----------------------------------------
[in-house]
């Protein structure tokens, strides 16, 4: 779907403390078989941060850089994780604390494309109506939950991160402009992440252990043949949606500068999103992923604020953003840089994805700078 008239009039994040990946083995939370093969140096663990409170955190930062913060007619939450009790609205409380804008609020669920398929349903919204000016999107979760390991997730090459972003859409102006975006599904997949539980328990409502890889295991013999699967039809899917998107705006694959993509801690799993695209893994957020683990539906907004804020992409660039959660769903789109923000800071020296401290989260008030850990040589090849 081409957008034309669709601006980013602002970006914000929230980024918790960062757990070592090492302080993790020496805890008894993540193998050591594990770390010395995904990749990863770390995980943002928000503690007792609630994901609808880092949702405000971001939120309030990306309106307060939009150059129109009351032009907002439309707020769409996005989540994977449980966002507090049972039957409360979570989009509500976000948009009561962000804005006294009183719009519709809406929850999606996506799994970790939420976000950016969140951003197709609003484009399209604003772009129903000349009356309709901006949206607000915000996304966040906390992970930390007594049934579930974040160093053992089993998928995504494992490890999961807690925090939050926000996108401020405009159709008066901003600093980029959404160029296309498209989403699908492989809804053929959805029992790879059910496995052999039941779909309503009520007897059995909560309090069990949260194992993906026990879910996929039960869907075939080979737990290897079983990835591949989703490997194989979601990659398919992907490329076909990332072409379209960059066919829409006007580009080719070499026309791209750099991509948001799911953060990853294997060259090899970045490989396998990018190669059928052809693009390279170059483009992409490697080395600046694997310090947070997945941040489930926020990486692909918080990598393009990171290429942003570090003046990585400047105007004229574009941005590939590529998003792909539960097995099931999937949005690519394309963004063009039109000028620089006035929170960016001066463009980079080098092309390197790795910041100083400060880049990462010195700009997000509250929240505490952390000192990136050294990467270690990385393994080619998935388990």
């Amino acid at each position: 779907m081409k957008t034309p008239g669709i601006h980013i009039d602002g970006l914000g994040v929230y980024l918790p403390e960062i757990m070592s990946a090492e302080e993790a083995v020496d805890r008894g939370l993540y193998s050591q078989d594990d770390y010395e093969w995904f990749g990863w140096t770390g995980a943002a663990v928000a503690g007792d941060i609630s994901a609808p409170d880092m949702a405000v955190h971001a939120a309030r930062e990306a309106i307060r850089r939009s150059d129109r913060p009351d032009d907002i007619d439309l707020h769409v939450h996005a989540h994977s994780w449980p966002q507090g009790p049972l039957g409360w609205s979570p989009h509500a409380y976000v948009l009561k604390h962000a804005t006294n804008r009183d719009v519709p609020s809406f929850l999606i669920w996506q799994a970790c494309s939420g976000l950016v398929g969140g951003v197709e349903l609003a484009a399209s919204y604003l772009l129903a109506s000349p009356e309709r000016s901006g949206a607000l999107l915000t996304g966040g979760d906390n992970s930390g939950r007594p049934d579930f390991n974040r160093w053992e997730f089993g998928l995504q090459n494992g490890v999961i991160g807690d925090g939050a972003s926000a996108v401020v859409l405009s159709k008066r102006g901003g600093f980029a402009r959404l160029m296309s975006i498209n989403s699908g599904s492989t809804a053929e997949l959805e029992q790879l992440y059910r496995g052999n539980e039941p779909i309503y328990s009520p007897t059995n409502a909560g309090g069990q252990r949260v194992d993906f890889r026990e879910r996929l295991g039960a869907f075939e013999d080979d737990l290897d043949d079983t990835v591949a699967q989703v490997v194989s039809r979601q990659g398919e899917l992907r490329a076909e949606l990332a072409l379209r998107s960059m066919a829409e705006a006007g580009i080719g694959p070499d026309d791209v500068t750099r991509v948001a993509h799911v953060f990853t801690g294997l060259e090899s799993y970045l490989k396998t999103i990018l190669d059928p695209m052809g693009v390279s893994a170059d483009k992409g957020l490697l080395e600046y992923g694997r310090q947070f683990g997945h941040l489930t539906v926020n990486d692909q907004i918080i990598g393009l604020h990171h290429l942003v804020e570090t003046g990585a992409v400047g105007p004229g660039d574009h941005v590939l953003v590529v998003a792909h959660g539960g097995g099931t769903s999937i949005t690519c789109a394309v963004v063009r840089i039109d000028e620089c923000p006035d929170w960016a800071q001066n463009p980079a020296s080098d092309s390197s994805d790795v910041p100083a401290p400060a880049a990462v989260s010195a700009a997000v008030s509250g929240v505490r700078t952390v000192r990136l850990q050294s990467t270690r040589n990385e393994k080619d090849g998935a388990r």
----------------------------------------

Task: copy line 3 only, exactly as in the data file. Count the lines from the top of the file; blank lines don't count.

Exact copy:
């Amino acid at each position: 779907m081409k957008t034309p008239g669709i601006h980013i009039d602002g970006l914000g994040v929230y980024l918790p403390e960062i757990m070592s990946a090492e302080e993790a083995v020496d805890r008894g939370l993540y193998s050591q078989d594990d770390y010395e093969w995904f990749g990863w140096t770390g995980a943002a663990v928000a503690g007792d941060i609630s994901a609808p409170d880092m949702a405000v955190h971001a939120a309030r930062e990306a309106i307060r850089r939009s150059d129109r913060p009351d032009d907002i007619d439309l707020h769409v939450h996005a989540h994977s994780w449980p966002q507090g009790p049972l039957g409360w609205s979570p989009h509500a409380y976000v948009l009561k604390h962000a804005t006294n804008r009183d719009v519709p609020s809406f929850l999606i669920w996506q799994a970790c494309s939420g976000l950016v398929g969140g951003v197709e349903l609003a484009a399209s919204y604003l772009l129903a109506s000349p009356e309709r000016s901006g949206a607000l999107l915000t996304g966040g979760d906390n992970s930390g939950r007594p049934d579930f390991n974040r160093w053992e997730f089993g998928l995504q090459n494992g490890v999961i991160g807690d925090g939050a972003s926000a996108v401020v859409l405009s159709k008066r102006g901003g600093f980029a402009r959404l160029m296309s975006i498209n989403s699908g599904s492989t809804a053929e997949l959805e029992q790879l992440y059910r496995g052999n539980e039941p779909i309503y328990s009520p007897t059995n409502a909560g309090g069990q252990r949260v194992d993906f890889r026990e879910r996929l295991g039960a869907f075939e013999d080979d737990l290897d043949d079983t990835v591949a699967q989703v490997v194989s039809r979601q990659g398919e899917l992907r490329a076909e949606l990332a072409l379209r998107s960059m066919a829409e705006a006007g580009i080719g694959p070499d026309d791209v500068t750099r991509v948001a993509h799911v953060f990853t801690g294997l060259e090899s799993y970045l490989k396998t999103i990018l190669d059928p695209m052809g693009v390279s893994a170059d483009k992409g957020l490697l080395e600046y992923g694997r310090q947070f683990g997945h941040l489930t539906v926020n990486d692909q907004i918080i990598g393009l604020h990171h290429l942003v804020e570090t003046g990585a992409v400047g105007p004229g660039d574009h941005v590939l953003v590529v998003a792909h959660g539960g097995g099931t769903s999937i949005t690519c789109a394309v963004v063009r840089i039109d000028e620089c923000p006035d929170w960016a800071q001066n463009p980079a020296s080098d092309s390197s994805d790795v910041p100083a401290p400060a880049a990462v989260s010195a700009a997000v008030s509250g929240v505490r700078t952390v000192r990136l850990q050294s990467t270690r040589n990385e393994k080619d090849g998935a388990r």